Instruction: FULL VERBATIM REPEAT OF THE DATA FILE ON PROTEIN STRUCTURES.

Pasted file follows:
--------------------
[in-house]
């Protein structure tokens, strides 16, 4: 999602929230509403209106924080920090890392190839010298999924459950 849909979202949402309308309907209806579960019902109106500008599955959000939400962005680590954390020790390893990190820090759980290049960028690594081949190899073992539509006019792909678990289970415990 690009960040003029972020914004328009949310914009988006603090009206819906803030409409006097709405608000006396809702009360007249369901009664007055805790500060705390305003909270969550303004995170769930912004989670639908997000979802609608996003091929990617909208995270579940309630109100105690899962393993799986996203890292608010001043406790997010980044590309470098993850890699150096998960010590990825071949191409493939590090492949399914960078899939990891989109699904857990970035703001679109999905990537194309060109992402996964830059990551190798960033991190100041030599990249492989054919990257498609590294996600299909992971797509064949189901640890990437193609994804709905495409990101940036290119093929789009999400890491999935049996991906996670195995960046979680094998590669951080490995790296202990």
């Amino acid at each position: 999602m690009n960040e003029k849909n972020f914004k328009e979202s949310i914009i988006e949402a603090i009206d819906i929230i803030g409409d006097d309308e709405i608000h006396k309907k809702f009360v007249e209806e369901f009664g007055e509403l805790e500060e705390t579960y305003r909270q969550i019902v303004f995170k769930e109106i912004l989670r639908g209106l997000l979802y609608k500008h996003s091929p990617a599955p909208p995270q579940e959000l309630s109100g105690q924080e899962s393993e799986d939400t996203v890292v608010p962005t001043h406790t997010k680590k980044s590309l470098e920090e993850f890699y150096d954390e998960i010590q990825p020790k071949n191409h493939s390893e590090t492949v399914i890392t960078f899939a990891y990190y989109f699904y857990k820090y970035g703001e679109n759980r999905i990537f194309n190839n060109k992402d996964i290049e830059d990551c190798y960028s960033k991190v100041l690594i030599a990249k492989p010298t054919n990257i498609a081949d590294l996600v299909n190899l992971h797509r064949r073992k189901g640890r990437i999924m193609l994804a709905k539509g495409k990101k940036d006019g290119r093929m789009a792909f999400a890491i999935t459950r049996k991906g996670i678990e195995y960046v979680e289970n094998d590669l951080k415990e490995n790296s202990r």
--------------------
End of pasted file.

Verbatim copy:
[in-house]
């Protein structure tokens, strides 16, 4: 999602929230509403209106924080920090890392190839010298999924459950 849909979202949402309308309907209806579960019902109106500008599955959000939400962005680590954390020790390893990190820090759980290049960028690594081949190899073992539509006019792909678990289970415990 690009960040003029972020914004328009949310914009988006603090009206819906803030409409006097709405608000006396809702009360007249369901009664007055805790500060705390305003909270969550303004995170769930912004989670639908997000979802609608996003091929990617909208995270579940309630109100105690899962393993799986996203890292608010001043406790997010980044590309470098993850890699150096998960010590990825071949191409493939590090492949399914960078899939990891989109699904857990970035703001679109999905990537194309060109992402996964830059990551190798960033991190100041030599990249492989054919990257498609590294996600299909992971797509064949189901640890990437193609994804709905495409990101940036290119093929789009999400890491999935049996991906996670195995960046979680094998590669951080490995790296202990």
């Amino acid at each position: 999602m690009n960040e003029k849909n972020f914004k328009e979202s949310i914009i988006e949402a603090i009206d819906i929230i803030g409409d006097d309308e709405i608000h006396k309907k809702f009360v007249e209806e369901f009664g007055e509403l805790e500060e705390t579960y305003r909270q969550i019902v303004f995170k769930e109106i912004l989670r639908g209106l997000l979802y609608k500008h996003s091929p990617a599955p909208p995270q579940e959000l309630s109100g105690q924080e899962s393993e799986d939400t996203v890292v608010p962005t001043h406790t997010k680590k980044s590309l470098e920090e993850f890699y150096d954390e998960i010590q990825p020790k071949n191409h493939s390893e590090t492949v399914i890392t960078f899939a990891y990190y989109f699904y857990k820090y970035g703001e679109n759980r999905i990537f194309n190839n060109k992402d996964i290049e830059d990551c190798y960028s960033k991190v100041l690594i030599a990249k492989p010298t054919n990257i498609a081949d590294l996600v299909n190899l992971h797509r064949r073992k189901g640890r990437i999924m193609l994804a709905k539509g495409k990101k940036d006019g290119r093929m789009a792909f999400a890491i999935t459950r049996k991906g996670i678990e195995y960046v979680e289970n094998d590669l951080k415990e490995n790296s202990r």